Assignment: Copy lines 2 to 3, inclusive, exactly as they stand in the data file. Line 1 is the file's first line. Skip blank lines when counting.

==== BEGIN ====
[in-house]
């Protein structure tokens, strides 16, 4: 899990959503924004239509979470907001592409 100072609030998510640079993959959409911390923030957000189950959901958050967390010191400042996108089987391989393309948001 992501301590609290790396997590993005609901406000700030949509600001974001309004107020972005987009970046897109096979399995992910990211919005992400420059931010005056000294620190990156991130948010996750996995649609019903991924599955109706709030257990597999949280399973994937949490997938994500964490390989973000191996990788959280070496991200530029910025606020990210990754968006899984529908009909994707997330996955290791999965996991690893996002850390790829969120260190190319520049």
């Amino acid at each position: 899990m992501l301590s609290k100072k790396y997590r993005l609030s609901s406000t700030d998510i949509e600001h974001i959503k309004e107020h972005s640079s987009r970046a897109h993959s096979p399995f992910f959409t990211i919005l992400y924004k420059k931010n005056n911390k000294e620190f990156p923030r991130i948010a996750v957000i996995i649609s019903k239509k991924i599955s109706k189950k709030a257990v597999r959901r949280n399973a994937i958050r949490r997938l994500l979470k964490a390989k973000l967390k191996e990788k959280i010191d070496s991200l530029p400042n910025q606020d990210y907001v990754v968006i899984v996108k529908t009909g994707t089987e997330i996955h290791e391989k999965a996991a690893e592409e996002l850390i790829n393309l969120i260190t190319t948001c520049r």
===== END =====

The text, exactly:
């Protein structure tokens, strides 16, 4: 899990959503924004239509979470907001592409 100072609030998510640079993959959409911390923030957000189950959901958050967390010191400042996108089987391989393309948001 992501301590609290790396997590993005609901406000700030949509600001974001309004107020972005987009970046897109096979399995992910990211919005992400420059931010005056000294620190990156991130948010996750996995649609019903991924599955109706709030257990597999949280399973994937949490997938994500964490390989973000191996990788959280070496991200530029910025606020990210990754968006899984529908009909994707997330996955290791999965996991690893996002850390790829969120260190190319520049």
């Amino acid at each position: 899990m992501l301590s609290k100072k790396y997590r993005l609030s609901s406000t700030d998510i949509e600001h974001i959503k309004e107020h972005s640079s987009r970046a897109h993959s096979p399995f992910f959409t990211i919005l992400y924004k420059k931010n005056n911390k000294e620190f990156p923030r991130i948010a996750v957000i996995i649609s019903k239509k991924i599955s109706k189950k709030a257990v597999r959901r949280n399973a994937i958050r949490r997938l994500l979470k964490a390989k973000l967390k191996e990788k959280i010191d070496s991200l530029p400042n910025q606020d990210y907001v990754v968006i899984v996108k529908t009909g994707t089987e997330i996955h290791e391989k999965a996991a690893e592409e996002l850390i790829n393309l969120i260190t190319t948001c520049r």